Breaking down buildings
MALAGA, Spain – The composition of historic buildings can be analyzed using laser-induced
breakdown spectroscopy (LIBS), report researchers from the University of Malaga.
A team from the laser laboratory in the university’s chemistry
department, led by professor Javier Laserna, has tested LIBS in this capacity. Here,
Laserna gives Photonics Spectra an exclusive look into the test. Other members of
the laboratory who were involved in the study are Dr. Patricia Lucena, Dr. Xavi
Moros, Dr. Fran Fortes and graduate students Inma Gaona, Salvador Guirado and Jorge
Researchers are developing and testing a custom standoff LIBS system
for use in analyzing the composition of buildings and more. Courtesy of professor
Javier Laserna, University of Malaga.
Q: What was the aim of the study? What buildings did you analyze?
A: To analyze and determine the composition of the materials used
for construction of the Cathedral of Malaga, built in the 18th century. We also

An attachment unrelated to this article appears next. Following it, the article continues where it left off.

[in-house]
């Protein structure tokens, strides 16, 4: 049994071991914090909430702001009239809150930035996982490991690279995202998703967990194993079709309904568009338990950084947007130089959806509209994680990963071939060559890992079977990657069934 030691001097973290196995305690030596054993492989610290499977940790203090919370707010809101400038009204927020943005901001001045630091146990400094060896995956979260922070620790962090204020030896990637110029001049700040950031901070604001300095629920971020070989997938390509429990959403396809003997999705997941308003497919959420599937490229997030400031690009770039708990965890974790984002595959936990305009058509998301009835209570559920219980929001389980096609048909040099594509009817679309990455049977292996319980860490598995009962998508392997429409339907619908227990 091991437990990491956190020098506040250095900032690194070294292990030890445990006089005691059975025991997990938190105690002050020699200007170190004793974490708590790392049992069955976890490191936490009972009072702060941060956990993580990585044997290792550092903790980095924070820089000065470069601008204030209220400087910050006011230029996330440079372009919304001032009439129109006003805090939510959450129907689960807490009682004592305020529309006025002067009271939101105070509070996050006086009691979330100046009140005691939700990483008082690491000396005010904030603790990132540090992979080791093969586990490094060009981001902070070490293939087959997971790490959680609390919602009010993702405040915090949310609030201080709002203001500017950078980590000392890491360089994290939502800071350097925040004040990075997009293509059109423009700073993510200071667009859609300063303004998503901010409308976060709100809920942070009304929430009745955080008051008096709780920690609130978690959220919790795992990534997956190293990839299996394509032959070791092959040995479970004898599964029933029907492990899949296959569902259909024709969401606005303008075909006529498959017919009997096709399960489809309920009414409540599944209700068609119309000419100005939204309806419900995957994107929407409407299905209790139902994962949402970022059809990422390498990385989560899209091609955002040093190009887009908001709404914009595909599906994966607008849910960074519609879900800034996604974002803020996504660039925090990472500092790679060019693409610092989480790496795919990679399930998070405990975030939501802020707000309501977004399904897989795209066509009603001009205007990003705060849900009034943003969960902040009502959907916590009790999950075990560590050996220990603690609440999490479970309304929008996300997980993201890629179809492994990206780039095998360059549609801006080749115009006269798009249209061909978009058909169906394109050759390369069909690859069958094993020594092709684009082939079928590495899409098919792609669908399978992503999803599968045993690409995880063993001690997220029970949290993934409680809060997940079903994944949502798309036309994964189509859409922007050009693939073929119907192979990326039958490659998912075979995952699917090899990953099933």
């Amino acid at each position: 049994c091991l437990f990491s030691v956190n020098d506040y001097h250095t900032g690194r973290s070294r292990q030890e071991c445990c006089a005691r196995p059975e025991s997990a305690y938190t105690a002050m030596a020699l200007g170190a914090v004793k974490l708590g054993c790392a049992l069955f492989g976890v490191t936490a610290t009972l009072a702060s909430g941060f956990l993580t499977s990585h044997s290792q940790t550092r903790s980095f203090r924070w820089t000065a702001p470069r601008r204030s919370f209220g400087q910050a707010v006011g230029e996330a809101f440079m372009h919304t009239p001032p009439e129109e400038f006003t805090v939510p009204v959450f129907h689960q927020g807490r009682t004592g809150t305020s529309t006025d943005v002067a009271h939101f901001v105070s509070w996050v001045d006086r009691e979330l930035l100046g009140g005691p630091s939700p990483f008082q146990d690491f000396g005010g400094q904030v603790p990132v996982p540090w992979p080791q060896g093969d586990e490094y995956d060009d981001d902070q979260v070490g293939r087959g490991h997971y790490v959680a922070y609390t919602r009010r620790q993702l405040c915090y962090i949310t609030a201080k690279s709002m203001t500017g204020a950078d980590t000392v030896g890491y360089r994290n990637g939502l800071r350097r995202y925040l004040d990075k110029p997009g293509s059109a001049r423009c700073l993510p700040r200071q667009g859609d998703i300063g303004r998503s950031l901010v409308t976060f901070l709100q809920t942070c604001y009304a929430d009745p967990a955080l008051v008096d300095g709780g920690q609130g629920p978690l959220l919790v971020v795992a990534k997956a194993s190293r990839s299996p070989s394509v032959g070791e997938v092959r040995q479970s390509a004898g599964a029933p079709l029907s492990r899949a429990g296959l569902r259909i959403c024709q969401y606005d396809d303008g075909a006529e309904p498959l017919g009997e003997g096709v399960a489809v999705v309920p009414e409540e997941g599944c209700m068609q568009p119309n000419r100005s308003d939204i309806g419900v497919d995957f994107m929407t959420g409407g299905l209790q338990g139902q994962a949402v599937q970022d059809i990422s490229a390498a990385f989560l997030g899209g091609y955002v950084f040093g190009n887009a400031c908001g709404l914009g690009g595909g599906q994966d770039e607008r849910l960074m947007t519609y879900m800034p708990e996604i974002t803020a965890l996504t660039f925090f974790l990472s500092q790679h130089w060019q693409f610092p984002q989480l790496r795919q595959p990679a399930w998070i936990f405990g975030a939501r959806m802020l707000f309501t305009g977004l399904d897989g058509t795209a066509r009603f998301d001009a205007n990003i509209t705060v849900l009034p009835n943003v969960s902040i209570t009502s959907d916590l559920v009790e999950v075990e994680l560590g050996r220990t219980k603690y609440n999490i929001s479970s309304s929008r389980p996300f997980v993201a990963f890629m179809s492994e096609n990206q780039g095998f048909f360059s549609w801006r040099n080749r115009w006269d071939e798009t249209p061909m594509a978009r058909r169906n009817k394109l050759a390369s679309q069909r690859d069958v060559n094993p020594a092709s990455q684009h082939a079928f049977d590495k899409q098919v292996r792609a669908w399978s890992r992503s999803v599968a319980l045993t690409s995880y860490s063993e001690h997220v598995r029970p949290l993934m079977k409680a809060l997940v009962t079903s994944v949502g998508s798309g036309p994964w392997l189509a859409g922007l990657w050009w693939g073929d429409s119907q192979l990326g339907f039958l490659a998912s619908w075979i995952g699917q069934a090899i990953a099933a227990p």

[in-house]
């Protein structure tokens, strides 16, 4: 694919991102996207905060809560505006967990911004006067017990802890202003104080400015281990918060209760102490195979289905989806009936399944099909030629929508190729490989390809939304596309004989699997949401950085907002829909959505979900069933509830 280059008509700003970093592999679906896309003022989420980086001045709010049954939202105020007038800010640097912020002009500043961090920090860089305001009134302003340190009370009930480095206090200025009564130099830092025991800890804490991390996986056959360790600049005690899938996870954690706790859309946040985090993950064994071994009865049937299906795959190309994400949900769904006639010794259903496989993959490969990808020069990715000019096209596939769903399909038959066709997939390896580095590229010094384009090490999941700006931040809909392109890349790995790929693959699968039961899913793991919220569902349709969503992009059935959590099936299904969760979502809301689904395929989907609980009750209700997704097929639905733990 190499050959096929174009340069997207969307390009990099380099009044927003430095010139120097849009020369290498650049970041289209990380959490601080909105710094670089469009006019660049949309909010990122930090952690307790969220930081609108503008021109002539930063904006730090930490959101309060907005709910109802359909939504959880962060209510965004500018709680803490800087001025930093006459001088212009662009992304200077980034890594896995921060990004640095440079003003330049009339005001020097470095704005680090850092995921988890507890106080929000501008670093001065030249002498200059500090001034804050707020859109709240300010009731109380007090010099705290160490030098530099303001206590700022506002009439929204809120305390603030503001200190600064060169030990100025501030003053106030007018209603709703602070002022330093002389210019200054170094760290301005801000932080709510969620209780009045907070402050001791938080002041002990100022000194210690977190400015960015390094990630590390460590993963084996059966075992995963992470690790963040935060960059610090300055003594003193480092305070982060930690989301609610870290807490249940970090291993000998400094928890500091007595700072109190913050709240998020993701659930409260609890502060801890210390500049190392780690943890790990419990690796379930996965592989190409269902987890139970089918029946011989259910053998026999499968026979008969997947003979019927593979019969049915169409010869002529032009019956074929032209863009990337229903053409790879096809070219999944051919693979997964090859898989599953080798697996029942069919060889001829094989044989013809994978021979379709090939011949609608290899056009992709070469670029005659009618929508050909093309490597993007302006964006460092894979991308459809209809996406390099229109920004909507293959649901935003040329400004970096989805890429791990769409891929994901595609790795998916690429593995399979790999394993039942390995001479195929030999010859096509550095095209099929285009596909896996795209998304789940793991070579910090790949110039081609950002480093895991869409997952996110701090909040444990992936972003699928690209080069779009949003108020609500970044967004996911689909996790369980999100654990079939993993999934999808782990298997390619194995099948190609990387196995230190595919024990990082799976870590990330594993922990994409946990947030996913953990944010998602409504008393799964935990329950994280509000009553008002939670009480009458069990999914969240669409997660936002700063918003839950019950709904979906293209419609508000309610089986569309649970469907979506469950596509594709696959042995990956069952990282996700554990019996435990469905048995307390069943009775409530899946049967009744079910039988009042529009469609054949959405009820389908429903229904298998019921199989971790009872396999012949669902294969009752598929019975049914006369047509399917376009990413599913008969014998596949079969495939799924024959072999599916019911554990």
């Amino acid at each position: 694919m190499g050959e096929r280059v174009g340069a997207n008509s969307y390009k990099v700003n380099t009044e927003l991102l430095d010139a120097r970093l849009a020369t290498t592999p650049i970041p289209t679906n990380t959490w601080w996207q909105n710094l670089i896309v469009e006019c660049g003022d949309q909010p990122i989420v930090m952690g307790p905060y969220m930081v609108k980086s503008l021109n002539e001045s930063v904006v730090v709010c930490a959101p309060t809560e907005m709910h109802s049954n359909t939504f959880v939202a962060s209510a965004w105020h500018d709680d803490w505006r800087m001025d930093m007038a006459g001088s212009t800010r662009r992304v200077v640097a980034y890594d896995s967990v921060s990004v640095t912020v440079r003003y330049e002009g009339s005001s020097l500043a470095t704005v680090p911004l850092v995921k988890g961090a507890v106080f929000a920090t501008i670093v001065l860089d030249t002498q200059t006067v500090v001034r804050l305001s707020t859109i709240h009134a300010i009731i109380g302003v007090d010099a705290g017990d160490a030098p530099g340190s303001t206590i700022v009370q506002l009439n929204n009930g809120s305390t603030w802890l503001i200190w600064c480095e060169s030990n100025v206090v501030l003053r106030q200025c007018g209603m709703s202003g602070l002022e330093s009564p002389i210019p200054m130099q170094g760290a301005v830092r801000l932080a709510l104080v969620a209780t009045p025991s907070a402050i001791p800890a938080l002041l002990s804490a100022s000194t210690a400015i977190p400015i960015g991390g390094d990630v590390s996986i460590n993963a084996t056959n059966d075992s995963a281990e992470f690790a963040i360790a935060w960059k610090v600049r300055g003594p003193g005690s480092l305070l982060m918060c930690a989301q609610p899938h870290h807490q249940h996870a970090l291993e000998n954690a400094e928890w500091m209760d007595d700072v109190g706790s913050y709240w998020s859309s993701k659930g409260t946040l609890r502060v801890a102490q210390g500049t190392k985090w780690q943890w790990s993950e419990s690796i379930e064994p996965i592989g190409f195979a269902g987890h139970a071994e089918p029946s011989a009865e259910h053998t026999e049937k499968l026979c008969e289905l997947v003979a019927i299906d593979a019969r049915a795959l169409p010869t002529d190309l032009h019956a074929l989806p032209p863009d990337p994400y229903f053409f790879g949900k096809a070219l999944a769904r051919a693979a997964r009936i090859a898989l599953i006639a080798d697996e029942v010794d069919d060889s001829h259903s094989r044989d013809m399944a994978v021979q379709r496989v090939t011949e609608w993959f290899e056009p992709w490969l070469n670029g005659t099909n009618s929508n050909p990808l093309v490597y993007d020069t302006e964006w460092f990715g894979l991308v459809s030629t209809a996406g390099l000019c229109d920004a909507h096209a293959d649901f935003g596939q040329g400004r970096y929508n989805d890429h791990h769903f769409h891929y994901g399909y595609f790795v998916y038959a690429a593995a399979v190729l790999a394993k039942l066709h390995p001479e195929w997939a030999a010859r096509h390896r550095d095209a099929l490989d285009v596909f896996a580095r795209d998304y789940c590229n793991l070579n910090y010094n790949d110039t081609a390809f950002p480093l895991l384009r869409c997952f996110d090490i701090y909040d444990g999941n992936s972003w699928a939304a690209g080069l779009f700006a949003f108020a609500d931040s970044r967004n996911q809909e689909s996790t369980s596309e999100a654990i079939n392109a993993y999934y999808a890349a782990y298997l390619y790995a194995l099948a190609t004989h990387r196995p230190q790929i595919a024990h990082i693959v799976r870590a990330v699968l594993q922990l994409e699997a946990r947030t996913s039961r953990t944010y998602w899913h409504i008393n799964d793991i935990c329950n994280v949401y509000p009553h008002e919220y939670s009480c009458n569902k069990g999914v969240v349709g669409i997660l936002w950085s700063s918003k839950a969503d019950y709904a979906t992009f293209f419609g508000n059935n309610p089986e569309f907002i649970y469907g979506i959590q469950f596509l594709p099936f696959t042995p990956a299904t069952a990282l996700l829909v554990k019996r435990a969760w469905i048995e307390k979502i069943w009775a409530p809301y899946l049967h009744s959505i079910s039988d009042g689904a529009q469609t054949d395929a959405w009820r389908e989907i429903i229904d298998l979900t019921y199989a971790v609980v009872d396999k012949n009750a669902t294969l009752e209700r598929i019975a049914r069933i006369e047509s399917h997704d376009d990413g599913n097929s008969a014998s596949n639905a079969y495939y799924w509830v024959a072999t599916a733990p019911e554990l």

aimed at investigating the pollution on the surface of these materials.
Q: What technology and methods did you employ for this project?
Did you develop your own LIBS-based technology/methods or did you use standard components/instruments?
A: We used standoff laser-induced breakdown spectroscopy. With
this technology, objects are inspected from a distance of up to 100 m. The instrument
was designed and developed at University of Malaga using components from several
manufacturers. Companies supplying the components were Andor Technology, Quantel
Laser Systems and Optical Guidance Systems, among others.
Q: What were the results of your analysis?
A: Still processing. We discovered that the chemical composition
of marbles differed in several areas of the main facade of the cathedral. These
results are relevant for restoration and cleaning of the monument, as the cleaning
procedures have to be adapted to the nature and composition of the materials. We
also observed significant amounts of iron and manganese on the materials’
surface. These results seem to reveal the sources of contamination of these assets.
Q: What is the next step?
A: We have offered this technology to restoration units from other
historical buildings. Also, standoff LIBS is available for inspecting other assets
such as sculptures, frescoes, ornaments and construction details in building interiors.
It should be noted that the technology does not require installing scaffoldings
or other structures to facilitate system operation. Our campaign at the cathedral
required only one day of work.
MORE FROM PHOTONICS MEDIA